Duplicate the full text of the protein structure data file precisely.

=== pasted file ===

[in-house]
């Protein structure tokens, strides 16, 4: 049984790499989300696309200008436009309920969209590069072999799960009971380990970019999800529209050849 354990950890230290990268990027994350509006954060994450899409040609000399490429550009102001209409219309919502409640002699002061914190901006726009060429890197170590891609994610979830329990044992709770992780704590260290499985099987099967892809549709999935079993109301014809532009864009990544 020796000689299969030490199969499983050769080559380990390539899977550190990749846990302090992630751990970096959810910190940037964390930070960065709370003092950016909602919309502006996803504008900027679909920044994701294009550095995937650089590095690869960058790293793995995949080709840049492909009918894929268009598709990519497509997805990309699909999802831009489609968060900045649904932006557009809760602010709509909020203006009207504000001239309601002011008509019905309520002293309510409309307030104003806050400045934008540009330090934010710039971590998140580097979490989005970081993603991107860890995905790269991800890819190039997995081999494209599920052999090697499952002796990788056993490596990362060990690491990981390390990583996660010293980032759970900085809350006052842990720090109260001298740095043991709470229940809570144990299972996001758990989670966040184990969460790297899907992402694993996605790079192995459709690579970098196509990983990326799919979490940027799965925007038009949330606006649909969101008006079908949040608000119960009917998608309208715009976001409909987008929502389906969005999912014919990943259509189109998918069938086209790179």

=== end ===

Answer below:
[in-house]
């Protein structure tokens, strides 16, 4: 049984790499989300696309200008436009309920969209590069072999799960009971380990970019999800529209050849 354990950890230290990268990027994350509006954060994450899409040609000399490429550009102001209409219309919502409640002699002061914190901006726009060429890197170590891609994610979830329990044992709770992780704590260290499985099987099967892809549709999935079993109301014809532009864009990544 020796000689299969030490199969499983050769080559380990390539899977550190990749846990302090992630751990970096959810910190940037964390930070960065709370003092950016909602919309502006996803504008900027679909920044994701294009550095995937650089590095690869960058790293793995995949080709840049492909009918894929268009598709990519497509997805990309699909999802831009489609968060900045649904932006557009809760602010709509909020203006009207504000001239309601002011008509019905309520002293309510409309307030104003806050400045934008540009330090934010710039971590998140580097979490989005970081993603991107860890995905790269991800890819190039997995081999494209599920052999090697499952002796990788056993490596990362060990690491990981390390990583996660010293980032759970900085809350006052842990720090109260001298740095043991709470229940809570144990299972996001758990989670966040184990969460790297899907992402694993996605790079192995459709690579970098196509990983990326799919979490940027799965925007038009949330606006649909969101008006079908949040608000119960009917998608309208715009976001409909987008929502389906969005999912014919990943259509189109998918069938086209790179």